WASHINGTON, DC, September 11, 2013 (ENS) – The Obama Administration is investing more than $45 million in 38 vehicle technology R&D projects to boost fuel efficiency, lower transportation costs, and protect the environment nationwide.
Energy Secretary Ernest Moniz announced the new grants, saying, “By partnering with universities, private industry, and our national labs, the Energy Department is helping to build a strong 21st century transportation sector that cuts harmful pollution, creates jobs, and leads to a more sustainable energy future. By improving the fuel economy of our cars and trucks, we can save families and businesses money at the pump and better protect our air and water.”
The 38 projects span five major areas critical to advanced transportation technologies – lightweighting and propulsion materials, affordable, efficient batteries, power electronics, fuels and lubricants, as well as efficient heating, ventilation, and air conditioning systems.
Through the Advanced Vehicle Power Technology Alliance between the U.S. Energy Department and the U.S. Army, the Army is contributing $3 million in co-funding to support projects focused on lightweighting and propulsion materials, batteries, fuels, and lubricants.
“Working with the Energy Department, we are accelerating the development and deployment of cutting-edge technologies to strengthen our military, economy, and energy security,” said Dr. Paul Rogers, director the U.S. Army Tank Automotive Research, Development, and Engineering Center.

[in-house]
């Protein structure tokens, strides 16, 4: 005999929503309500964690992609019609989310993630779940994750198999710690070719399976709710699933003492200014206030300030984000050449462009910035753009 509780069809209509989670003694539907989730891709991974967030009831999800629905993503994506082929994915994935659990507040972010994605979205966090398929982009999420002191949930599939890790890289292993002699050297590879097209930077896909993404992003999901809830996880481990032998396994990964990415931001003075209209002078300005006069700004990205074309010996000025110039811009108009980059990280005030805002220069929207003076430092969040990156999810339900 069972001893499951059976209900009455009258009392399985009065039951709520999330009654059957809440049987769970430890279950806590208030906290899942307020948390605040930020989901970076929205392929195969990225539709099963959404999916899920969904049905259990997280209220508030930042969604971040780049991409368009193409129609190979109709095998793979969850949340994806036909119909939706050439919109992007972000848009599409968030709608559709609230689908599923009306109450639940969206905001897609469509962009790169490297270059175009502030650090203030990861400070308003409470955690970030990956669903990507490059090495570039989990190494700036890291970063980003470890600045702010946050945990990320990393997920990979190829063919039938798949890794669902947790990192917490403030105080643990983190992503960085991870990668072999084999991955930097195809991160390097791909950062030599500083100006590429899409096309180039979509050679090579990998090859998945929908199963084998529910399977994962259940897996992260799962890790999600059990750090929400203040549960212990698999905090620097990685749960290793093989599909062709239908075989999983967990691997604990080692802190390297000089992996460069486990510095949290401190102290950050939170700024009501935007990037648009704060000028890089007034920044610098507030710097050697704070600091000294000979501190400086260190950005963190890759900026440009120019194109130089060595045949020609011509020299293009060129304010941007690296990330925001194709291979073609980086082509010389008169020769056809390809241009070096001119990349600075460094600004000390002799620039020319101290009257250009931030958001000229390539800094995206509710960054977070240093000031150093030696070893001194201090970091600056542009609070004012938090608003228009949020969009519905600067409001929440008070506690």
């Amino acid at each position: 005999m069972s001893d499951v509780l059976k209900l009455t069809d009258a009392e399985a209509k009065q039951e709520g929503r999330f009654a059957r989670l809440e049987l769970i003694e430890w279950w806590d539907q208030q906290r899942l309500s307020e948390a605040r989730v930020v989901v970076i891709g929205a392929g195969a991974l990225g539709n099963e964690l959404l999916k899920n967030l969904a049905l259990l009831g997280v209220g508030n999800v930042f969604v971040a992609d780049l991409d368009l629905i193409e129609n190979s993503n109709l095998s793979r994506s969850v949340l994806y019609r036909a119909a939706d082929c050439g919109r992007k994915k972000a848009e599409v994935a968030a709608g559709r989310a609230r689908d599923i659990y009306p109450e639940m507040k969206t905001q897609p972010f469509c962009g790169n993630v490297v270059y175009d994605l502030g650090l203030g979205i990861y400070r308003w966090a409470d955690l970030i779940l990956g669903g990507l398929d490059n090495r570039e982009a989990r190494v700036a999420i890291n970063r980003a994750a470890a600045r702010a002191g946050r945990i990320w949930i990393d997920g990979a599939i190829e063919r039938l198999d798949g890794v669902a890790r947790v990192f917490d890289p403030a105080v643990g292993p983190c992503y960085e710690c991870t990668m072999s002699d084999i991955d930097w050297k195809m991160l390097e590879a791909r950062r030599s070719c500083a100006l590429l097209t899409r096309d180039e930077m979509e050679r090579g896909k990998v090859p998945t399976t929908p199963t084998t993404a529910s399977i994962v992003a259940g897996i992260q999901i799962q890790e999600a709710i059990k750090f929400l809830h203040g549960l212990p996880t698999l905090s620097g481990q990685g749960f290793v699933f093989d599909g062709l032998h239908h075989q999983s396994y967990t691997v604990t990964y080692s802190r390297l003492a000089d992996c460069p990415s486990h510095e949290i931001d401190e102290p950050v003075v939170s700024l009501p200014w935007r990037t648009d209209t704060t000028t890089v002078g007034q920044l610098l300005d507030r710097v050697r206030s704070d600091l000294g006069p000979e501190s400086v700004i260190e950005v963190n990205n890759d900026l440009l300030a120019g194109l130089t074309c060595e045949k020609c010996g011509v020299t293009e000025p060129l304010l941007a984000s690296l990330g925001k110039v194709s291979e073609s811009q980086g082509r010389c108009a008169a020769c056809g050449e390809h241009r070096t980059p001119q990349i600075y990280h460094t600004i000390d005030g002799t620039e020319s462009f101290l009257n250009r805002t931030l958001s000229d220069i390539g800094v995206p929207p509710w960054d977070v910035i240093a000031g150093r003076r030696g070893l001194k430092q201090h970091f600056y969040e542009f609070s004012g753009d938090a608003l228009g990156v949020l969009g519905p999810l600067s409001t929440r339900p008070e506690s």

One grant of just over $3 million is Envia of Newark, California. Their scientists will develop high-energy lithium batteries for plug-in electric vehicles by pairing high capacity manganese rich cathodes with high capacity silicon/carbon based nanocomposites.
The largest number of funded projects, 15, are in the area of advanced lightweighting and propulsion materials, and they will receive a total of $10.2 million.
These scientists will research lightweight materials, such as advanced high-strength steel, magnesium, and aluminum that allow automakers to build in electric drive components, electronic systems, and emissions control equipment without increasing vehicle weight.
Cutting a vehicle’s weight by just 10 percent can improve fuel economy by six to eight percent, and the Energy Department says next generation lightweight materials can reduce passenger car weight by half.
Advanced battery projects will get the next largest number of funded grants; 13 projects will share $22.5 million. These projects aim to cut battery size and weight in half, while improving efficiency and performance.
In the last four years, the cost of a plug-in electric vehicle battery has dropped by nearly 50 percent. To further reduce costs, the new funding aims to improve cell chemistry and composition, develop advanced electrolytes, and create new battery design tools.
Four power electronics research projects will share $8 million and will contribute to reducing the cost of a plug-in electric vehicle inverter by more than 30 percent, said the Energy Department.
Another four projects will share $2.5 million to research and develop advanced fuels and lubricants that can reduce friction losses and increase the efficiency of cars already on the market and next generation passenger vehicles.
The final two funded projects are in the heating, ventilation, and air conditioning field. Two projects will share $4 million to develop innovative heating and cooling technologies that reduce battery demands and improve driving range by 20 percent to 30 percent.
These newly funded projects support the goals of the Energy Department’s EV Everywhere Grand Challenge, which aims to make plug-in electric vehicles as affordable and convenient to own and drive as today’s petrol-powered vehicles within 10 years.
Click here for a full list of the 38 funded projects.
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